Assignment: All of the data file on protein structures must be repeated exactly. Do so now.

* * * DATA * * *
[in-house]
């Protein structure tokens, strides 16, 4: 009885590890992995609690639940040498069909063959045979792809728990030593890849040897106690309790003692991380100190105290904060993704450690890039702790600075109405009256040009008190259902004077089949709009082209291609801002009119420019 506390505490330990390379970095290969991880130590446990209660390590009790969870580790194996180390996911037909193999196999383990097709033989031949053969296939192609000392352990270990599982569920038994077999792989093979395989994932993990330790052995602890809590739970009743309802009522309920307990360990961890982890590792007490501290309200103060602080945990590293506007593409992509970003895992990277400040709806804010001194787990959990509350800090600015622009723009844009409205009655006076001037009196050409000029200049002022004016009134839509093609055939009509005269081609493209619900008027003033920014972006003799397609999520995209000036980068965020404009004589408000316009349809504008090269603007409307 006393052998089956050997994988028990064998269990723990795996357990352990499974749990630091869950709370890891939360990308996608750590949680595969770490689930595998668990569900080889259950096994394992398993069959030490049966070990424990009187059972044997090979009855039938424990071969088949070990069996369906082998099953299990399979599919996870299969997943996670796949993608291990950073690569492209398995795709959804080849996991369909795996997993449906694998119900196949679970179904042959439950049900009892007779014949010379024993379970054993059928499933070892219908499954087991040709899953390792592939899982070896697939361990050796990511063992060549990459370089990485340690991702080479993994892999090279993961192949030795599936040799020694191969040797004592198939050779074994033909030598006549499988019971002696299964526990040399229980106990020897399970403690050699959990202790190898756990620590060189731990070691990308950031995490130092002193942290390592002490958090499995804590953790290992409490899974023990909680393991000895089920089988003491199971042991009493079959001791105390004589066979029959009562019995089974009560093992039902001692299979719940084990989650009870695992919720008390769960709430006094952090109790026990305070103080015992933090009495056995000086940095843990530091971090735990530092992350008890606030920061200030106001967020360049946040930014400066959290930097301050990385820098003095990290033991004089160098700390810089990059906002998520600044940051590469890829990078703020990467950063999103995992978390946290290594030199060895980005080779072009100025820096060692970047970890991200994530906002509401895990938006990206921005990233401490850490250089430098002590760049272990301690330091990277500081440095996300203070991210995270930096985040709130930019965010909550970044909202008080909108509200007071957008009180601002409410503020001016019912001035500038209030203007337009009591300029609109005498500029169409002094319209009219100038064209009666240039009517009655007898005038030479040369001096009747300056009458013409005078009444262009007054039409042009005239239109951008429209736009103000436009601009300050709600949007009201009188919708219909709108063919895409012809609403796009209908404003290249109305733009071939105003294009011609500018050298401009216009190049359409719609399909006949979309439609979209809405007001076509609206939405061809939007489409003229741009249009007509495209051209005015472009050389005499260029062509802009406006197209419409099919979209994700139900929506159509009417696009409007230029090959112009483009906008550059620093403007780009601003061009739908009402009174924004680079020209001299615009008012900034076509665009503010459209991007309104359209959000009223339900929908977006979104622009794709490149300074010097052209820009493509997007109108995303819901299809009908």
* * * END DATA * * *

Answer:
[in-house]
């Protein structure tokens, strides 16, 4: 009885590890992995609690639940040498069909063959045979792809728990030593890849040897106690309790003692991380100190105290904060993704450690890039702790600075109405009256040009008190259902004077089949709009082209291609801002009119420019 506390505490330990390379970095290969991880130590446990209660390590009790969870580790194996180390996911037909193999196999383990097709033989031949053969296939192609000392352990270990599982569920038994077999792989093979395989994932993990330790052995602890809590739970009743309802009522309920307990360990961890982890590792007490501290309200103060602080945990590293506007593409992509970003895992990277400040709806804010001194787990959990509350800090600015622009723009844009409205009655006076001037009196050409000029200049002022004016009134839509093609055939009509005269081609493209619900008027003033920014972006003799397609999520995209000036980068965020404009004589408000316009349809504008090269603007409307 006393052998089956050997994988028990064998269990723990795996357990352990499974749990630091869950709370890891939360990308996608750590949680595969770490689930595998668990569900080889259950096994394992398993069959030490049966070990424990009187059972044997090979009855039938424990071969088949070990069996369906082998099953299990399979599919996870299969997943996670796949993608291990950073690569492209398995795709959804080849996991369909795996997993449906694998119900196949679970179904042959439950049900009892007779014949010379024993379970054993059928499933070892219908499954087991040709899953390792592939899982070896697939361990050796990511063992060549990459370089990485340690991702080479993994892999090279993961192949030795599936040799020694191969040797004592198939050779074994033909030598006549499988019971002696299964526990040399229980106990020897399970403690050699959990202790190898756990620590060189731990070691990308950031995490130092002193942290390592002490958090499995804590953790290992409490899974023990909680393991000895089920089988003491199971042991009493079959001791105390004589066979029959009562019995089974009560093992039902001692299979719940084990989650009870695992919720008390769960709430006094952090109790026990305070103080015992933090009495056995000086940095843990530091971090735990530092992350008890606030920061200030106001967020360049946040930014400066959290930097301050990385820098003095990290033991004089160098700390810089990059906002998520600044940051590469890829990078703020990467950063999103995992978390946290290594030199060895980005080779072009100025820096060692970047970890991200994530906002509401895990938006990206921005990233401490850490250089430098002590760049272990301690330091990277500081440095996300203070991210995270930096985040709130930019965010909550970044909202008080909108509200007071957008009180601002409410503020001016019912001035500038209030203007337009009591300029609109005498500029169409002094319209009219100038064209009666240039009517009655007898005038030479040369001096009747300056009458013409005078009444262009007054039409042009005239239109951008429209736009103000436009601009300050709600949007009201009188919708219909709108063919895409012809609403796009209908404003290249109305733009071939105003294009011609500018050298401009216009190049359409719609399909006949979309439609979209809405007001076509609206939405061809939007489409003229741009249009007509495209051209005015472009050389005499260029062509802009406006197209419409099919979209994700139900929506159509009417696009409007230029090959112009483009906008550059620093403007780009601003061009739908009402009174924004680079020209001299615009008012900034076509665009503010459209991007309104359209959000009223339900929908977006979104622009794709490149300074010097052209820009493509997007109108995303819901299809009908």